And then there’s the fact that it lets you bounce any enchantment, not just your own. Get rid of a pesky bestow aura after blocks and eat the now-naked creature. As a 2/4 the cavalry can even do the eating in the right situation. Riptide Chimera might be more powerful, but Triton Cavalry offers such flexibility that you absolutely want this card in your blue deck. You can hit any aura, and you get to choose when it happens. Sign me up!


Maybe this one is obvious, but I’m not so sure. I’d rather have Thoughtseize, for any number of reasons, but Brain Maggot offers a powerful “discard” effect as well. You have to be prepared to see your maggot destroyed by everything from Mortal Obstinacy to Eye Gouge, but even if they get the card bacl you were able to plan your game around their hand and disrupt their plan for a few turns. Pair this with Disciple of Phenax and you can play a real discard strategy. Slower formats hinge on card advantage, and Brain Maggot offers a fragile two-for-one while depleting opposing resources.

Even though being an enchantment makes the maggot more vulnerable, it adds another level of power to the card. Black decks are hungry for enchantments to trigger constellation and full of resources to recur the maggot if it happens to die. Not only that, you can beef it up with Nyx Infusion and hit for some real damage. This card is a winner and one I’m happy to take first.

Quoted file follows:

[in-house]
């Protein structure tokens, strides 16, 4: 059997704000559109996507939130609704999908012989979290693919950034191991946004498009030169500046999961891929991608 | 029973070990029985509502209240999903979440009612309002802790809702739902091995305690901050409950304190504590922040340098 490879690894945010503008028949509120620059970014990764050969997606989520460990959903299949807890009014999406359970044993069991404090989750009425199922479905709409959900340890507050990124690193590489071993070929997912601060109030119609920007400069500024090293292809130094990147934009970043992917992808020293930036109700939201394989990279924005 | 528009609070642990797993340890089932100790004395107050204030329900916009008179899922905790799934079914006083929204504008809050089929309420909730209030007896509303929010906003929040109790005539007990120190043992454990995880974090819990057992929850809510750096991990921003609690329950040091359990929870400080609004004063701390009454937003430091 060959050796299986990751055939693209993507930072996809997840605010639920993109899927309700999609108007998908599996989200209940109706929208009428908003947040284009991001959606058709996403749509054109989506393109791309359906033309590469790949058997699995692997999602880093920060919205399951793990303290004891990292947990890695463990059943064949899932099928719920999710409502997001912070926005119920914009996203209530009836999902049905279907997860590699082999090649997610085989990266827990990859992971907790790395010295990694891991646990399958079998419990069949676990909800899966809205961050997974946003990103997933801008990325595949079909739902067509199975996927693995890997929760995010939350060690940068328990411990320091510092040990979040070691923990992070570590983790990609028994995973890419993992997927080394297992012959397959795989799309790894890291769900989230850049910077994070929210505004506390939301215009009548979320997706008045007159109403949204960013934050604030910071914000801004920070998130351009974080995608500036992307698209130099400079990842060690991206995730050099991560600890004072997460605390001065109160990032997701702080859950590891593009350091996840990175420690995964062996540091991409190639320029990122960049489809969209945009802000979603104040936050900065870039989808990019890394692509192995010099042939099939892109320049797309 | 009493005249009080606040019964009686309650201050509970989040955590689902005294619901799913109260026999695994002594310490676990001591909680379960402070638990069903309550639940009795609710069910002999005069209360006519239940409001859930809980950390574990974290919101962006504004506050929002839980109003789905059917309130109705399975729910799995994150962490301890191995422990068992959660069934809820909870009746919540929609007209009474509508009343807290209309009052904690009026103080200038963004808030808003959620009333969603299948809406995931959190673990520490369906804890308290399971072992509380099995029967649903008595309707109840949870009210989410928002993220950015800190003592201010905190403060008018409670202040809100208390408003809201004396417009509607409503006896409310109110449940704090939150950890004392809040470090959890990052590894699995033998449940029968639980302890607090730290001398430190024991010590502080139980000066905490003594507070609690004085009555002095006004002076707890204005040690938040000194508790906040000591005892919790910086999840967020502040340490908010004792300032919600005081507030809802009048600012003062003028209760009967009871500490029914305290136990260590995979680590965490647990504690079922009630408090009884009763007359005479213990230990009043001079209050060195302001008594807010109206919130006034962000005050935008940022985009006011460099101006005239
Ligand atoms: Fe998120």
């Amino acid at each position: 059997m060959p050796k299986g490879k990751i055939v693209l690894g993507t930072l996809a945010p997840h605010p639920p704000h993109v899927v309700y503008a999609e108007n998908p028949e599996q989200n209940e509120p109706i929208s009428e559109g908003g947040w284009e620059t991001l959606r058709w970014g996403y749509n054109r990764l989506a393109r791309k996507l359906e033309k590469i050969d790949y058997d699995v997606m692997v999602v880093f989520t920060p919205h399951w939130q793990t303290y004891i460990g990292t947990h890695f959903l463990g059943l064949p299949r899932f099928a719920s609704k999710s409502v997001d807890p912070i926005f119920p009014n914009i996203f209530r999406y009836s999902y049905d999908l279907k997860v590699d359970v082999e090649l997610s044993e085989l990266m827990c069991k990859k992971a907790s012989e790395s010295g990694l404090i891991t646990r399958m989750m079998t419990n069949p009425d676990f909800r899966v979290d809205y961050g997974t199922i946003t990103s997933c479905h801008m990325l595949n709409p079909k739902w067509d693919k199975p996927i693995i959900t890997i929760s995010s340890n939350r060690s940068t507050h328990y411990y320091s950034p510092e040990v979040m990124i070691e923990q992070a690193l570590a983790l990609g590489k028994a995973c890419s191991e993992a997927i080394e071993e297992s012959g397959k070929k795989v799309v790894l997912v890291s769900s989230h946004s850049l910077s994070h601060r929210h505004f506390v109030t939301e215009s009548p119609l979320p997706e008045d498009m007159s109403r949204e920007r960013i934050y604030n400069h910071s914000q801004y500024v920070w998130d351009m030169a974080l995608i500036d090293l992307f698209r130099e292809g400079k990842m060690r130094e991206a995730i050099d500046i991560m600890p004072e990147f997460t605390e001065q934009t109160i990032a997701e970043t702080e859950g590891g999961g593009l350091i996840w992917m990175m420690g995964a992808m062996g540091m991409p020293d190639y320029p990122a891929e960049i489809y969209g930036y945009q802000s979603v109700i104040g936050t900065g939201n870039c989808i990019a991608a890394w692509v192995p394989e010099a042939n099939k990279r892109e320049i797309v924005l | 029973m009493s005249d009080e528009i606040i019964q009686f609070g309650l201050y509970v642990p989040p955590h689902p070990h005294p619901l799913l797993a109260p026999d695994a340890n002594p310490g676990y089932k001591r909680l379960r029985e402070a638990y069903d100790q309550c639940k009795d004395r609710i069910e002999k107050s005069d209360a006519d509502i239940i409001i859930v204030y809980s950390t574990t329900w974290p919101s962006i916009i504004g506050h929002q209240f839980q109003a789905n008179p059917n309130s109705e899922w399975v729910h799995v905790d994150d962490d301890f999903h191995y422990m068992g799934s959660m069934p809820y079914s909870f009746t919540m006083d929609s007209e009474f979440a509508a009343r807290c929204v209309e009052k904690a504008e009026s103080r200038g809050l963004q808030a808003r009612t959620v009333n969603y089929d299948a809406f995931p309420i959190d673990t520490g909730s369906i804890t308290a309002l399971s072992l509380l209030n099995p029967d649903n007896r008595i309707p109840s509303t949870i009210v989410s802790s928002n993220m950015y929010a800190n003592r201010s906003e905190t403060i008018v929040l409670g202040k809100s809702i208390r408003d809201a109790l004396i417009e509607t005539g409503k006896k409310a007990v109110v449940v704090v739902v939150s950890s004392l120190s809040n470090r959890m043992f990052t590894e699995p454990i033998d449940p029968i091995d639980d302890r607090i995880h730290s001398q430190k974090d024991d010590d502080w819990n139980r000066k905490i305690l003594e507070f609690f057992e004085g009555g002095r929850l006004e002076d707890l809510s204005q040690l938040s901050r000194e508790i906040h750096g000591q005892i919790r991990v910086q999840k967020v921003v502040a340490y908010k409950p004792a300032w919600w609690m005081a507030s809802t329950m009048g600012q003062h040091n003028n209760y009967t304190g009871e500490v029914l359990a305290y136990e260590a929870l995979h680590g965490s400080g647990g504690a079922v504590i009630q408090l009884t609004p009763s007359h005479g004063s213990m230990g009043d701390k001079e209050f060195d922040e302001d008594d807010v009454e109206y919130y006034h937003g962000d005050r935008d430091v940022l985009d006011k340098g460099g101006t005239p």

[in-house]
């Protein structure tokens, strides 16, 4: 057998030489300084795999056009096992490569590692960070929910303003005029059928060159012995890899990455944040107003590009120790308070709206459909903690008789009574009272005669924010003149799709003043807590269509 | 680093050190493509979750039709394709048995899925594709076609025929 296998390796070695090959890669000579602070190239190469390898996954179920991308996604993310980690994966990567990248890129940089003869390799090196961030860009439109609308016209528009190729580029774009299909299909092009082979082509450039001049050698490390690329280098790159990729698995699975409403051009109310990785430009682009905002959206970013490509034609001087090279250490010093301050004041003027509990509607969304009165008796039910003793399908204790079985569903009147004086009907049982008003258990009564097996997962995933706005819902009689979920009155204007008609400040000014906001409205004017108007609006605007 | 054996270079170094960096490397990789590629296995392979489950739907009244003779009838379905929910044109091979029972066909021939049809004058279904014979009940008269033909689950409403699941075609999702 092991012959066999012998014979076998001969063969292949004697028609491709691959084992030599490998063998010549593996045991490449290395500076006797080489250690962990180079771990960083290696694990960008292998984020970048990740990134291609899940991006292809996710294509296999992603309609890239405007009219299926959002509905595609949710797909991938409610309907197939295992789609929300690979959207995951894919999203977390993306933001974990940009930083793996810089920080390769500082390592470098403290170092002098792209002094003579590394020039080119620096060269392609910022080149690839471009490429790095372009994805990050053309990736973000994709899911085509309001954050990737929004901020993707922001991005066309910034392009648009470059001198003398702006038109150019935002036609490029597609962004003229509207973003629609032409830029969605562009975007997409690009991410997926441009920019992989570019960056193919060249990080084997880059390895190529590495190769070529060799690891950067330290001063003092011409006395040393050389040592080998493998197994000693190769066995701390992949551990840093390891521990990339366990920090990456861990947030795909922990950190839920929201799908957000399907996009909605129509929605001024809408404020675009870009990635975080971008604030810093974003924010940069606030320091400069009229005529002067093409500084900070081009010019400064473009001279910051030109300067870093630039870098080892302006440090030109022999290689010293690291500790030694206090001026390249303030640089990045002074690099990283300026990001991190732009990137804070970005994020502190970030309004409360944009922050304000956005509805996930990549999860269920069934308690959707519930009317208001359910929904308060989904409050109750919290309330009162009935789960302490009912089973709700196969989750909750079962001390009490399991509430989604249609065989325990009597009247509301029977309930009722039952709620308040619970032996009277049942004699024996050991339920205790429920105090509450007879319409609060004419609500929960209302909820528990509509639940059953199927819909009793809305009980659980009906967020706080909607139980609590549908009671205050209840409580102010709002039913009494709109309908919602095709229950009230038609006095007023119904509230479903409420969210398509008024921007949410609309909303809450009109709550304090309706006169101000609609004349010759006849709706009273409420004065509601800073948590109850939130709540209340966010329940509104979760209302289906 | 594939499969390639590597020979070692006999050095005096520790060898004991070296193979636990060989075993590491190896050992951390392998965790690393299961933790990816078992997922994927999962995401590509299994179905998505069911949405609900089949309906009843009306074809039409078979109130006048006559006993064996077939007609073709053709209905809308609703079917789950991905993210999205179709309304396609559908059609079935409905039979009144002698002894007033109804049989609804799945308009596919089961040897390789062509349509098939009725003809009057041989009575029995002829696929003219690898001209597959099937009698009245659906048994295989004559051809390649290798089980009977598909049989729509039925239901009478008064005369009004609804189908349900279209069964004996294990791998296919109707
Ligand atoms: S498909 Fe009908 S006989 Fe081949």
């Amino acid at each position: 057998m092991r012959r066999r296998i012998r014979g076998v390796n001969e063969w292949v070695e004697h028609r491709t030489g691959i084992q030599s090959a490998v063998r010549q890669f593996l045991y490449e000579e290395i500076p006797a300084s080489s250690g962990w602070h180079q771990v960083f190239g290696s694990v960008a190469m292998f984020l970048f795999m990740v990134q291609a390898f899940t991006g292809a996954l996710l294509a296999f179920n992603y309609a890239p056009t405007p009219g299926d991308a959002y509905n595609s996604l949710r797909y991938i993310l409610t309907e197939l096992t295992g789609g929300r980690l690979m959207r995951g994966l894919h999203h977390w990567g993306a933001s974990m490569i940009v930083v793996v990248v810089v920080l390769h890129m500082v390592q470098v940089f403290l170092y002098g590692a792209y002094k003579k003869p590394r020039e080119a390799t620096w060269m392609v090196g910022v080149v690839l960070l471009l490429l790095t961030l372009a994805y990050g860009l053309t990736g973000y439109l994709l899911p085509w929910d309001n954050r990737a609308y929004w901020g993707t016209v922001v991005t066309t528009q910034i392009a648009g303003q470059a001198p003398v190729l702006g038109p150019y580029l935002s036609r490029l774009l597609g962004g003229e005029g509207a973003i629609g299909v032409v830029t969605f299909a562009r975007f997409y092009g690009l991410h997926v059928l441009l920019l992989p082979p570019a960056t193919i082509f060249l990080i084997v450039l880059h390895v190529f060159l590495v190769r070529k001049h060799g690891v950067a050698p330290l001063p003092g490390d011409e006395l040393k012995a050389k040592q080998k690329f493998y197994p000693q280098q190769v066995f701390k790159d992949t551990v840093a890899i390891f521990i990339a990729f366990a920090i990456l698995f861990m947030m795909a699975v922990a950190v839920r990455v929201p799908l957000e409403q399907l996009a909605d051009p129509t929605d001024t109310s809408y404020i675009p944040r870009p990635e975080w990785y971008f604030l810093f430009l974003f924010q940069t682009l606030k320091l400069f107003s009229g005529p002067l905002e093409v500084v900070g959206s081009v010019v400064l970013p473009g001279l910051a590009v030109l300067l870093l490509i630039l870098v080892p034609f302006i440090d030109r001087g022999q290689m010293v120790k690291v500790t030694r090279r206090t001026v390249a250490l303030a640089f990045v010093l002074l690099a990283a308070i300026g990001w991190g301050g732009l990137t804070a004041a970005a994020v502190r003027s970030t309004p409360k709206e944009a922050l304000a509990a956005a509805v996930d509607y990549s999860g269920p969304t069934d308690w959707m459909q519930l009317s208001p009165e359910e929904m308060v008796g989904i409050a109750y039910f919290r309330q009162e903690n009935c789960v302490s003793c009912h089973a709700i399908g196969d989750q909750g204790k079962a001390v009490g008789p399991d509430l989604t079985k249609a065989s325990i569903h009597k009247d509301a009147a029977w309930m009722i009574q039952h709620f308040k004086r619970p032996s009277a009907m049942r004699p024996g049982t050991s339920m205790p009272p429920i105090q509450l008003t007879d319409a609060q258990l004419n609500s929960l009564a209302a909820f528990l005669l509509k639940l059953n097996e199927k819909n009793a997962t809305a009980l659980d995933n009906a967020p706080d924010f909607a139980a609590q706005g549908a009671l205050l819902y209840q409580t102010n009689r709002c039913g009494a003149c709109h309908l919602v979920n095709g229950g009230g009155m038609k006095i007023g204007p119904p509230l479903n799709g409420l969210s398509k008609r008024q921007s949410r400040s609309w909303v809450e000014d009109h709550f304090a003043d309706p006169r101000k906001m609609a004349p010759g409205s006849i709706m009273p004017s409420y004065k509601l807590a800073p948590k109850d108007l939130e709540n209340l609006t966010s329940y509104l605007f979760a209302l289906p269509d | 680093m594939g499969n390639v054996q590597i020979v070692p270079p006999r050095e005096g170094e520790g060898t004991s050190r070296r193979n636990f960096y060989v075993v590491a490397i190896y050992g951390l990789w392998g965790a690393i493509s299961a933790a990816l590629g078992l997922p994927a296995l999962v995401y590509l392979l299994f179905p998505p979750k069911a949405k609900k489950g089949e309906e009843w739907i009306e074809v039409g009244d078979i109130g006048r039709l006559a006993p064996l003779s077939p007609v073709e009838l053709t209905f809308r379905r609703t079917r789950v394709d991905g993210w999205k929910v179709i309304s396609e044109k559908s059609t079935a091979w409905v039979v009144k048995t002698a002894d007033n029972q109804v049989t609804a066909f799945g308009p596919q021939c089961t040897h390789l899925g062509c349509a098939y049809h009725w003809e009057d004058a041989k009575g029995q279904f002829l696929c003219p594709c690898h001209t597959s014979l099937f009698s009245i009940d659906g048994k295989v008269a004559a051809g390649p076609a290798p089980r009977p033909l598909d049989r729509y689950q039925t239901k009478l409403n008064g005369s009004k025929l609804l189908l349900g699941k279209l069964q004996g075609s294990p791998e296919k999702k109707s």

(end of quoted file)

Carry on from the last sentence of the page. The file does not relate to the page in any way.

line breaker

Aggressive decks have gotten a lot weaker, but you can still build a good deck in that archetype. Two new aspects of the format now that Journey has joined the mix are holding aggro back—decks are less consistent due to three different packs in draft and defensive decks have many more effective blockers. For example, Nyx-Fleece Ram can block a two drop and survive a Battlewise Valor, where Returned Phalanx can’t.

Here’s where Akroan Line Breaker does great work. Good luck blocking this thing. You are much better off trying to kill it. Unless you have Guardians of Meletis to hold off a five power intimidator, you won’t have good options to keep your lines unbroken. Unless you happen to have some red creatures around, of course.